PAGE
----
Describing the brothers’ music isn’t as easy as calling it world-beat or placing it in some all-embracing instrumental category. Its roots are in American folk and its beats can reflect American pop and funk as well as more exotic rhythms. Robby claims a Muppet drum set given to him at age four as his first instrument. Char took up trumpet in the fifth grade and studied it through college. Both took piano lessons from a grandmother who often served as an accompanist around town. The brothers participated in African drumming dance classes and busked together around the old Farmers Market site. Robby spent time as a percussionist with rock guitarist Kip Winger – he’s heard on Winger’s 1998 Down Incognito recording —  and both toured Australia with American–born, Afro-pop star Chris Berry and his band Panjea. Locally, they’ve appeared with the soul band Reverend Carol King Kong and bluesman Robert Pete Williams. Char gained valuable professional experience and acquired the ability – through need – of playing more than one instrument simultaneously while in Tokyo backing the Dream Angels Circus in 1997. “I’d play the trumpet and get a horn section sound from the keyboard,” he said. “Later, I realized accordion would be the perfect instrument to play with trumpet because the left hand can do the bass and chords while the other hand plays the horn.”

Char says that their mix of musical influences has both advantages and disadvantages. Their interests have bounced from Appalachian and old-time music to Turkish and Bulgarian traditions, and their studies of these influences has often overlapped. “Being from a different culture and being interested in many styles means I haven’t been able to travel as far into any one style as I might like,” says Char. “Not knowing these traditions completely, I have to take [the music] to a deeper level where I can try to understand the dialect of what’s being said in [a particular culture’s] music.  By doing that, I can work those different musical directions together in our own music.”

Writing music is mostly a collaborative process for the brothers. “I do have an easier time writing words than I do melodies,” admitted Robby, who’s something of a poet, even when speaking. “But it’s great working with Char, I’m constantly learning something from him. He holds the flaming torch as we enter the dark mineshaft of music and I follow him. We’ve spent hours together in our truck, writing words, sitting with a song and getting it closer and closer.” Added Char, “There’s no real formula as to how we do things. We each have totally different styles of writings. I have tons of fragments, tons of ideas, kicking around. One will come to the forefront and we’ll hammer a song out of it. Sometimes I’ll finish it myself, especially if it’s something I feel super connected to. Other times it’s calling out for some help from Robby.“

Landscapes are a big source of inspiration for the two. ”When we’re touring and driving for seven hours, the highway and the land can move us, reveal something of its spirit that suggests a song or helps finish one. When we were in Australia, we learned the Aborigines sang the songs of their ancestors and the music served as maps. They believed the land was created by these ancient songs as their ancestors sang them. We’ve thought about arranging some kind of song lines about our travels like that. We have West Coast songs and East Coast songs and a Colorado song line, all different. It’s amazing how much of a place can fall into the music when you’re writing.”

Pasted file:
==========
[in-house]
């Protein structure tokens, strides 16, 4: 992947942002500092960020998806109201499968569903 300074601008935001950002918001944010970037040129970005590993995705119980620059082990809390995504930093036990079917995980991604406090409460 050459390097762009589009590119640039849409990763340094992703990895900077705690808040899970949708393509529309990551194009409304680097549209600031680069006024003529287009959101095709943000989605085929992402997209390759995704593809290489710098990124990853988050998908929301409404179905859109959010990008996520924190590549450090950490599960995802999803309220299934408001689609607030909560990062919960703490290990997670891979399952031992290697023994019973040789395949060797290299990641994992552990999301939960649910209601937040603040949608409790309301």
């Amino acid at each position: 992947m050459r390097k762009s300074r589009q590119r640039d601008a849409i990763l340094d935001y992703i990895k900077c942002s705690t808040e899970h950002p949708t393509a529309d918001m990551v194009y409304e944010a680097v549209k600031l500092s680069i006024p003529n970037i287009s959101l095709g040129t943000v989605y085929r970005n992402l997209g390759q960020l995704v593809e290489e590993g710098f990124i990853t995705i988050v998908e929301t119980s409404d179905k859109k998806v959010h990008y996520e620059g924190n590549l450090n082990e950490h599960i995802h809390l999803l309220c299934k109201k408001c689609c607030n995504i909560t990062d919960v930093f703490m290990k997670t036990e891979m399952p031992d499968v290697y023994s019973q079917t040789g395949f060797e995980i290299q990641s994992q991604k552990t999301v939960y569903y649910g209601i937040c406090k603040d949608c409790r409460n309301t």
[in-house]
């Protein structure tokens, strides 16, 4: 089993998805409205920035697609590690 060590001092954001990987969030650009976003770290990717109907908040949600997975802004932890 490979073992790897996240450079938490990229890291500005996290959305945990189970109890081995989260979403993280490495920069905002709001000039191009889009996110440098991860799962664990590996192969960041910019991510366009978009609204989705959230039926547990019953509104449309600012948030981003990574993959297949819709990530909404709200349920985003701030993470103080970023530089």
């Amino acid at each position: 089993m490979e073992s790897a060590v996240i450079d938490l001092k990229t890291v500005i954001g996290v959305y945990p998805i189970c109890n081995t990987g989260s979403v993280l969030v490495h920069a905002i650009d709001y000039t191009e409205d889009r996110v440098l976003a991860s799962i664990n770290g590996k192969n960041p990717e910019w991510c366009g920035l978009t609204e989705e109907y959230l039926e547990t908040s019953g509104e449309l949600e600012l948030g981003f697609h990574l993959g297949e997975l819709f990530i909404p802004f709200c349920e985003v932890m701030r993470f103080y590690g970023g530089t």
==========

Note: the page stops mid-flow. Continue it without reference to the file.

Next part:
The brothers are working on a new recording – their fourth – tentatively set for release next summer. It’s working title is The Goat. Robby revealed that part of the title’s inspiration comes from the fact that he and his wife keep a pair of Nigerian dwarf goats at home. Could he be thinking of making new bags for brother Char’s gaida? “No,” he laughed. “They’re just for milk and making cheese.”   —CabbageRabbit  (portrait by James Stowe)


Drug Lord’s Son

The world seen through the eyes of a child. That’s the best short –phrase description of Juan Pablo Villalobos’ disturbingly charming short novel Down the Rabbit Hole. But Tochtli is no ordinary child and the world in which he is trapped is unlike the one the rest of us know; exclusive, yes, but like a rabbit hole it’s dark, isolating and offering little room for turn around. Tochtli – his name, translated from the indigenous Nahuatl language, means rabbit – is a precocious seven-year-old who narrates the story, starting with the declaration that he is not precocious. One of his habits is to read the dictionary each night before bed. “Some of the difficult words I know are: sordid, disastrous, immaculate, apathetic and devastating.” These five words appear over and over as Tochtli tells his story. He sometimes uses them to characterize himself, as when he claims to have a devastating memory. But he also applies them to the very few people he knows and the situations outside his narrow existence.  The more we learn about Tochtli, the more we see how these words describe his life. Other words he frequently uses: mute, faggots, corpses.